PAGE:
The big concern is the possibility that Iljimae will appear to ruin their plans, so he orders the thieves to be on their guard.

Baek-mae recalls her last conversation with Gu Ja-myung, when he had told her that Iljimae came by and ate her food. This brings her to tears, and Gu starts to repeat his promise to bring them together. However, Baek-mae cuts him off this time, because she trusts him to keep his word.

However, she can’t marry him yet, and decides to return to her previous home where she will wait for the day she can live together with her son. Thus she returns to her former house, outside of Hanyang, while Gu leads his officers to Kyungsang to prevent the robbery. He’s certain Iljimae will show up for the same purpose.

Iljimae has indeed traveled to Kyungsang, but is frustrated to have been followed by Yang-po. Iljimae takes exception to being asked, “How long are you going to live like this?” by which Yang-po means chasing thieves and corrupt politicians. Iljimae answers that he has to stop those people before they can hurt others.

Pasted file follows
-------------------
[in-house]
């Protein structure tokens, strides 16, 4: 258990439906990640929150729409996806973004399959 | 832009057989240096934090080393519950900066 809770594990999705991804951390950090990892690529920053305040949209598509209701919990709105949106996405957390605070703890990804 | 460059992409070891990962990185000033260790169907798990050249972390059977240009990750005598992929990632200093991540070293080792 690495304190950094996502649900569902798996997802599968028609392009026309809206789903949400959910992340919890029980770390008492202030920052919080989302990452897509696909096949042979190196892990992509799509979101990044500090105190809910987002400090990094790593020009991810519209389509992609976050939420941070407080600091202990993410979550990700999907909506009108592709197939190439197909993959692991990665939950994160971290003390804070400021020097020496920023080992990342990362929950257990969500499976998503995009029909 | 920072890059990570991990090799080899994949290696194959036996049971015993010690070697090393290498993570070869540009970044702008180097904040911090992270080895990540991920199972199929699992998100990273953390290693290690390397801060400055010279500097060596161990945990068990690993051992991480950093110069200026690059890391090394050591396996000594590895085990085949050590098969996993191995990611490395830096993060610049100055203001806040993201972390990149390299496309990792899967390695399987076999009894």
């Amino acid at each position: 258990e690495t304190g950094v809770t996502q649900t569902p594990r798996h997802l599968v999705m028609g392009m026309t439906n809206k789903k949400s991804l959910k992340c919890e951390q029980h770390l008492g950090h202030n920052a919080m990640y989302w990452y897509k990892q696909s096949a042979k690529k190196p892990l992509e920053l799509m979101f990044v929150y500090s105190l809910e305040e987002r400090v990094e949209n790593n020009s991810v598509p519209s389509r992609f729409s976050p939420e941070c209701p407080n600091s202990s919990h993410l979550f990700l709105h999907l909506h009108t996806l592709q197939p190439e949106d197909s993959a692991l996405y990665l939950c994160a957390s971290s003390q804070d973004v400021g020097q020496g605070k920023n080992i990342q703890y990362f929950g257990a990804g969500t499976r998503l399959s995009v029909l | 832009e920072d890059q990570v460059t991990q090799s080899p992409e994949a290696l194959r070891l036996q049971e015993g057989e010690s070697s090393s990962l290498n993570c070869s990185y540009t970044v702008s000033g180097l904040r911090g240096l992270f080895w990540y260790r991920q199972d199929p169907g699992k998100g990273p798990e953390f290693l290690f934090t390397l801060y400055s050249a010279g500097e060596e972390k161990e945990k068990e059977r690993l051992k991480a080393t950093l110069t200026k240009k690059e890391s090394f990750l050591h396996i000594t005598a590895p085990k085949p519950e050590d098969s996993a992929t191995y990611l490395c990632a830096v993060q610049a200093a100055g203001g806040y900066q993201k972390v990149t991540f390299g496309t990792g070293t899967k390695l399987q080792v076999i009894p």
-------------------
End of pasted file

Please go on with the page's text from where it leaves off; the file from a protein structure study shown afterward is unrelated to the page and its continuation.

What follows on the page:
Yang-po wonders if he thinks he can change the world that way, but Iljimae answers, “I’m not interested in changing the world.”

Yang-po reiterates that Iljimae is taking on more than he can handle, but Iljimae tells him curtly to either reveal why he’s following him, or get lost. (Yang-po chooses the latter.)

As the caravan carrying the goods makes its way through the forest, the separate parties convene: policemen wait for robbers, robbers wait for Iljimae, and Iljimae takes his time making an appearance.

Gu and his officers have replaced the real treasure with a decoy delivery, to use as bait to draw out the thieves. However, because the thieves are waiting for Iljimae to show first, they don’t immediately strike, which keeps the officers on guard.